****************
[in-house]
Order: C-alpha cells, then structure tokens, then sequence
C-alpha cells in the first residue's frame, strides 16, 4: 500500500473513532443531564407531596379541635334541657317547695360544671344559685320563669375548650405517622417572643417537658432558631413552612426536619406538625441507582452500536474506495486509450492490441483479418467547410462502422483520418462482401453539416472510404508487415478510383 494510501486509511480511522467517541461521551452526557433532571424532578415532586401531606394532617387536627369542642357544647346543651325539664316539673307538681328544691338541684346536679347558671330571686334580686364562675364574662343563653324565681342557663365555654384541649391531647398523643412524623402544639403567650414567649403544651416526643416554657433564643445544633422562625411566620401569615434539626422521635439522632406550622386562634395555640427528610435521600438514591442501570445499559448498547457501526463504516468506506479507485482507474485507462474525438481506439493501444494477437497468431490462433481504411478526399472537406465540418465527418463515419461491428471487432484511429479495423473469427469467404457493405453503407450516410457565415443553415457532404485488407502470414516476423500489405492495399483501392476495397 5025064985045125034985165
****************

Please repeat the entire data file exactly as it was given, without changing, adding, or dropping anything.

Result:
[in-house]
Order: C-alpha cells, then structure tokens, then sequence
C-alpha cells in the first residue's frame, strides 16, 4: 500500500473513532443531564407531596379541635334541657317547695360544671344559685320563669375548650405517622417572643417537658432558631413552612426536619406538625441507582452500536474506495486509450492490441483479418467547410462502422483520418462482401453539416472510404508487415478510383 494510501486509511480511522467517541461521551452526557433532571424532578415532586401531606394532617387536627369542642357544647346543651325539664316539673307538681328544691338541684346536679347558671330571686334580686364562675364574662343563653324565681342557663365555654384541649391531647398523643412524623402544639403567650414567649403544651416526643416554657433564643445544633422562625411566620401569615434539626422521635439522632406550622386562634395555640427528610435521600438514591442501570445499559448498547457501526463504516468506506479507485482507474485507462474525438481506439493501444494477437497468431490462433481504411478526399472537406465540418465527418463515419461491428471487432484511429479495423473469427469467404457493405453503407450516410457565415443553415457532404485488407502470414516476423500489405492495399483501392476495397 5025064985045125034985165